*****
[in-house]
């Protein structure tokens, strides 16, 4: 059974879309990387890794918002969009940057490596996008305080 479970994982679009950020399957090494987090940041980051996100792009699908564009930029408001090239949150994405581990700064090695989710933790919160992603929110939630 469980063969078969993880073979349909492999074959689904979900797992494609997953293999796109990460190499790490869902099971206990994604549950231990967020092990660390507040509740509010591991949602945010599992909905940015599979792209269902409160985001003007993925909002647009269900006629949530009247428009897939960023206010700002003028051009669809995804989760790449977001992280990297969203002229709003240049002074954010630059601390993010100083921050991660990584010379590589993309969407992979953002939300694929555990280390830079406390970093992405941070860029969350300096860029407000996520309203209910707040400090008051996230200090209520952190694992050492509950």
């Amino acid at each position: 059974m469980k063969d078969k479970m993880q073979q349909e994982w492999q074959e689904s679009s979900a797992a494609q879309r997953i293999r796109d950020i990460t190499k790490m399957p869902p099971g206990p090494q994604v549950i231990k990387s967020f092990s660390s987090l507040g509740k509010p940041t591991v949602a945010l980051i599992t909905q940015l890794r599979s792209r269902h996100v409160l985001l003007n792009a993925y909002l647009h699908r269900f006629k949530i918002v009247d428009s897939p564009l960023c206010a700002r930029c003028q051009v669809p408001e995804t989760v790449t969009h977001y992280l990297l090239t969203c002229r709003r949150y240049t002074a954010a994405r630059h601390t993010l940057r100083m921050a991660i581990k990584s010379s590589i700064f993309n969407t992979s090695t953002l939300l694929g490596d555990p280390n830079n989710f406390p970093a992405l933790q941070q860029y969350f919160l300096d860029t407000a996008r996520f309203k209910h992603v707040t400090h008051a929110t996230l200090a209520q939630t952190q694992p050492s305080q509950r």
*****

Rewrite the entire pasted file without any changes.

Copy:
[in-house]
């Protein structure tokens, strides 16, 4: 059974879309990387890794918002969009940057490596996008305080 479970994982679009950020399957090494987090940041980051996100792009699908564009930029408001090239949150994405581990700064090695989710933790919160992603929110939630 469980063969078969993880073979349909492999074959689904979900797992494609997953293999796109990460190499790490869902099971206990994604549950231990967020092990660390507040509740509010591991949602945010599992909905940015599979792209269902409160985001003007993925909002647009269900006629949530009247428009897939960023206010700002003028051009669809995804989760790449977001992280990297969203002229709003240049002074954010630059601390993010100083921050991660990584010379590589993309969407992979953002939300694929555990280390830079406390970093992405941070860029969350300096860029407000996520309203209910707040400090008051996230200090209520952190694992050492509950």
């Amino acid at each position: 059974m469980k063969d078969k479970m993880q073979q349909e994982w492999q074959e689904s679009s979900a797992a494609q879309r997953i293999r796109d950020i990460t190499k790490m399957p869902p099971g206990p090494q994604v549950i231990k990387s967020f092990s660390s987090l507040g509740k509010p940041t591991v949602a945010l980051i599992t909905q940015l890794r599979s792209r269902h996100v409160l985001l003007n792009a993925y909002l647009h699908r269900f006629k949530i918002v009247d428009s897939p564009l960023c206010a700002r930029c003028q051009v669809p408001e995804t989760v790449t969009h977001y992280l990297l090239t969203c002229r709003r949150y240049t002074a954010a994405r630059h601390t993010l940057r100083m921050a991660i581990k990584s010379s590589i700064f993309n969407t992979s090695t953002l939300l694929g490596d555990p280390n830079n989710f406390p970093a992405l933790q941070q860029y969350f919160l300096d860029t407000a996008r996520f309203k209910h992603v707040t400090h008051a929110t996230l200090a209520q939630t952190q694992p050492s305080q509950r």